Historically, there have been a number of interesting attempts to create a "third stream" of sorts merging Country/Western/Bluegrass and Jazz: from the origins of "Western Swing" to the "Hillbilly Jazz" of Vassar Clements, David Grisman’s "Dawg" music or the freely improvised pastiches of Eugene Chadbourne and John Zorn (more recently, Bill Frisell has also made a few forays into this territory.) The latest offering from Australian guitarist Tommy Emmanuel doesn’t quite fit into any of these categories in fact, to be fair to fans, I should say at the outset that I would not really classify Emmanuel as a Jazz player. Despite the fact that he apparently employs a piano-like technique similar to that of Stanley Jordan, Emmanuel’s oeuvre has more in common with Merle Travis and Chet Atkins (with whom he recorded a duo album that proved to be Atkins’s last) than with Monk or Miles (aficionados beware the "Footprints" featured here is an Emmanuel original and not the well-known Wayne Shorter tune bearing the same title.)
The majority of the cuts found here are Emmanuel compositions that feature solo acoustic fingerpicking pretty enough but, all in all, less than remarkable. The one outstanding exception is the pairing of the original "Gameshow Rag" with Merle Travis’s "Cannonball Rag" to create a barnburner of a track that aptly displays the limits of Emmanuel’s impressive technique. Less notable are the flamenco-esque opener "Cantina Senese" and a vocal cover titled "Walls" that, despite its banal lyrics, serves as a good vehicle for the pairing of Emmanuel’s country-tinged voice with the honeyed twang of singer Elizabeth Watkins. Finally, for Billy Joel fans, there is a rather bland instrumental rendition of "And So It Goes," that failed to send me searching for the original.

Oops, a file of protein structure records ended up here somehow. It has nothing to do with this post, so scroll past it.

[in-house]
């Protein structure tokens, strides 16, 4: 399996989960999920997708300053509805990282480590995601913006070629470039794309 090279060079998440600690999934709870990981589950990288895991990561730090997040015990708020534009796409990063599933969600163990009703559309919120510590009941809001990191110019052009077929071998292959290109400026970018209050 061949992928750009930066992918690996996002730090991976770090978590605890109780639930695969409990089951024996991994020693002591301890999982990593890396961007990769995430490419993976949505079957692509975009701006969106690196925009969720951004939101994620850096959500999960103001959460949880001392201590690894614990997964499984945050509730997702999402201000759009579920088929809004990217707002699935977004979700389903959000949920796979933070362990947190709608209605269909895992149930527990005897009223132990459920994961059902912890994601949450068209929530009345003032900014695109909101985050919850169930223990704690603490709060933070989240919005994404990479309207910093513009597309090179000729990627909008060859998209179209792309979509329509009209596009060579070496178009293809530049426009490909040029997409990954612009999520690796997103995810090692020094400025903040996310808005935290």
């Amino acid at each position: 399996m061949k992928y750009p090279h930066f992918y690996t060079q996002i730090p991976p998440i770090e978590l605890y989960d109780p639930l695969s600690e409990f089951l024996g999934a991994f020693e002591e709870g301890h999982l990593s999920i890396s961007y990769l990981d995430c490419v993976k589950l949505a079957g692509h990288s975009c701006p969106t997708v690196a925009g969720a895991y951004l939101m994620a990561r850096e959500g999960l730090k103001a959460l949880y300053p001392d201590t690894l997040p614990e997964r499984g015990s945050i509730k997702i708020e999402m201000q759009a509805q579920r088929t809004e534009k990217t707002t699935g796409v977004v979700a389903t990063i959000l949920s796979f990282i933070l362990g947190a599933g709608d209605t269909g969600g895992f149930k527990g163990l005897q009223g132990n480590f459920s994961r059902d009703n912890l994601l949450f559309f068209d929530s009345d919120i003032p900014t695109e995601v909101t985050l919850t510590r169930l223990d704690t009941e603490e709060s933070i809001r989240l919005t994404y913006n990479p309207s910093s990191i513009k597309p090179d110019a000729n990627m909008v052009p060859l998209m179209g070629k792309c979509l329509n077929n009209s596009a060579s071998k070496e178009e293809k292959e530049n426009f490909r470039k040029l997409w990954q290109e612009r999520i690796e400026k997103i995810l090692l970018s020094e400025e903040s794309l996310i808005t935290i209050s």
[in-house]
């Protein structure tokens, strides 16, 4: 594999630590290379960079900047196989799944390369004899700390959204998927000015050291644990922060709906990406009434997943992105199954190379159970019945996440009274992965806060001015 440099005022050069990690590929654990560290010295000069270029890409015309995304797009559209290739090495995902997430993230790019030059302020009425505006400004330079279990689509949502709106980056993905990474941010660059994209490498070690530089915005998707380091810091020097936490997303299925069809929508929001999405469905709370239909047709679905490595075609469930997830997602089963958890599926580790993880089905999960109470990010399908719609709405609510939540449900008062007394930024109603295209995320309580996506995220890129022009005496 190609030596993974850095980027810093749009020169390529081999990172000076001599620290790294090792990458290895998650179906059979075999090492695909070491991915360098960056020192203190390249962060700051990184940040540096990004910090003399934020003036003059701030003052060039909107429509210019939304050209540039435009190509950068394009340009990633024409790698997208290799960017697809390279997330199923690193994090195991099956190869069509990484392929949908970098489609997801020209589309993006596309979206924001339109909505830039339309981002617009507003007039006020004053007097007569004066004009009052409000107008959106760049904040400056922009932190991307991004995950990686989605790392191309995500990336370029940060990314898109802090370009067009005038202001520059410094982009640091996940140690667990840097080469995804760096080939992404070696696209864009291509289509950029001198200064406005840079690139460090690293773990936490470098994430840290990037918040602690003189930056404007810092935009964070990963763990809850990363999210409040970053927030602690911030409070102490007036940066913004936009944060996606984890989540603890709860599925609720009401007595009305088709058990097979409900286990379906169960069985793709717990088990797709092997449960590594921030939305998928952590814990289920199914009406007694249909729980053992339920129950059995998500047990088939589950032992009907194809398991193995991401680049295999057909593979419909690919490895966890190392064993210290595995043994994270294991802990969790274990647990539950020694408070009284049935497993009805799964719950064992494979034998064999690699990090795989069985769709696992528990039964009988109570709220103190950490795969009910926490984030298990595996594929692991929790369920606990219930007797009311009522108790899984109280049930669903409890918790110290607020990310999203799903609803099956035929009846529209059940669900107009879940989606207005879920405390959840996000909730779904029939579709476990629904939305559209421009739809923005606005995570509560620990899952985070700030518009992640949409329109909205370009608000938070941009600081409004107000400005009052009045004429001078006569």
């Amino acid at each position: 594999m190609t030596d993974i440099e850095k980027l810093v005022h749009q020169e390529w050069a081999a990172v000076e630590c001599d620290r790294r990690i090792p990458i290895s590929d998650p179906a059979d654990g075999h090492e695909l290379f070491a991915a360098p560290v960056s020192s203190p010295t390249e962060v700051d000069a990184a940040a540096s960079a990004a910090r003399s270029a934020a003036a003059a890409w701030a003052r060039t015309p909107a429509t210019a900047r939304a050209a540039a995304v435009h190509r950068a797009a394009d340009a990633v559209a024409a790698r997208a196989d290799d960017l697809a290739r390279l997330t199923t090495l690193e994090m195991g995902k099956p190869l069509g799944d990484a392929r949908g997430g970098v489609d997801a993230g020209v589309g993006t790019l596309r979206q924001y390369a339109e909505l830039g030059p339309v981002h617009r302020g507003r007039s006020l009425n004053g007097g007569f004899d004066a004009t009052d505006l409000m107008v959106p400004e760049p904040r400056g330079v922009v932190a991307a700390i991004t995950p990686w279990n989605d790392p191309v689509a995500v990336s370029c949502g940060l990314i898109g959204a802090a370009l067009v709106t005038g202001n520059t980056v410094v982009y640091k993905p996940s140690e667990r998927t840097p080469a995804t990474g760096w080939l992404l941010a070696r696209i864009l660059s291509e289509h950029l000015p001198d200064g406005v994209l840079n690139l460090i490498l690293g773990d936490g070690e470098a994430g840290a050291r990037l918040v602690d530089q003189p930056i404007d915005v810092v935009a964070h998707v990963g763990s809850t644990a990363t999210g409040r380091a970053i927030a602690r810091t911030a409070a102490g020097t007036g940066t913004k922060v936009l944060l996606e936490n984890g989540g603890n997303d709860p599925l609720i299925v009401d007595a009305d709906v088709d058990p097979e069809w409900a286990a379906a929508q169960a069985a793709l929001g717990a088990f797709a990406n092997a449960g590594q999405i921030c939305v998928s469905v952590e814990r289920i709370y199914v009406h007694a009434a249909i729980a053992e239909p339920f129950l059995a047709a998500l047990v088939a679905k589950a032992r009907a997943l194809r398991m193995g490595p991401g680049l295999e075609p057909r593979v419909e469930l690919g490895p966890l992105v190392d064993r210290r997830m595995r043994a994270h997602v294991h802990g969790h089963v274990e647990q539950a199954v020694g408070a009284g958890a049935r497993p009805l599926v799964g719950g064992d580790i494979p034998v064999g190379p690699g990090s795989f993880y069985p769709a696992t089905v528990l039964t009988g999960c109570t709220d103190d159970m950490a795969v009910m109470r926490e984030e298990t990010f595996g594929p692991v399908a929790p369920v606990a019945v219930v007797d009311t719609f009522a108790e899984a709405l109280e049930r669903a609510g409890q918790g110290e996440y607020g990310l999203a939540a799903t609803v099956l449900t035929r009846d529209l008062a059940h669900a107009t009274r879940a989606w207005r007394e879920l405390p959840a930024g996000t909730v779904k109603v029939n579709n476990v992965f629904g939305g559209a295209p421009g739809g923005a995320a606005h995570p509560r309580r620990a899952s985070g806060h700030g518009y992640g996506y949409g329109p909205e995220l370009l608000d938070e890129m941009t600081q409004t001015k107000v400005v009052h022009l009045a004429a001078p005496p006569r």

Over the last two decades, Emmanuel has managed to produce a solo recording every other year or so. Jazz fans will definitely want to avoid this latest. Unfortunately, those interested in serious attempts to merge Jazz with Country and/or Western will also want to pass. Fans of acoustic fingerpicking will no doubt be intrigued, although I fear that even they may find the majority of these tracks lacking the intensity or the vitality to sustain interest beyond an initial listen.